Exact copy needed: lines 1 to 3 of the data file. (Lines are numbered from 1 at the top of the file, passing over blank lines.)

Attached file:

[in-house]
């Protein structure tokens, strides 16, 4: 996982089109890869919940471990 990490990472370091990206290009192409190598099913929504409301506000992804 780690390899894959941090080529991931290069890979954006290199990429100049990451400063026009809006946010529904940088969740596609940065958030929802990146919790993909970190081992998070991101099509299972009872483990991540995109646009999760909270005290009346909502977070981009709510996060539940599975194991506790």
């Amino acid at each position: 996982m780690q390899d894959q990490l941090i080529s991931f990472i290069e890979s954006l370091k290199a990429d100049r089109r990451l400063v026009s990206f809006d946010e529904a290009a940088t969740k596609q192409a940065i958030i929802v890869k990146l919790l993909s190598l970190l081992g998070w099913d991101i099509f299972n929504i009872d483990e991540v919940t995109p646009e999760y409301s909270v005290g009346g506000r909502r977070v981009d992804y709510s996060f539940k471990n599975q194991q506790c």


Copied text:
[in-house]
């Protein structure tokens, strides 16, 4: 996982089109890869919940471990 990490990472370091990206290009192409190598099913929504409301506000992804 780690390899894959941090080529991931290069890979954006290199990429100049990451400063026009809006946010529904940088969740596609940065958030929802990146919790993909970190081992998070991101099509299972009872483990991540995109646009999760909270005290009346909502977070981009709510996060539940599975194991506790």
């Amino acid at each position: 996982m780690q390899d894959q990490l941090i080529s991931f990472i290069e890979s954006l370091k290199a990429d100049r089109r990451l400063v026009s990206f809006d946010e529904a290009a940088t969740k596609q192409a940065i958030i929802v890869k990146l919790l993909s190598l970190l081992g998070w099913d991101i099509f299972n929504i009872d483990e991540v919940t995109p646009e999760y409301s909270v005290g009346g506000r909502r977070v981009d992804y709510s996060f539940k471990n599975q194991q506790c």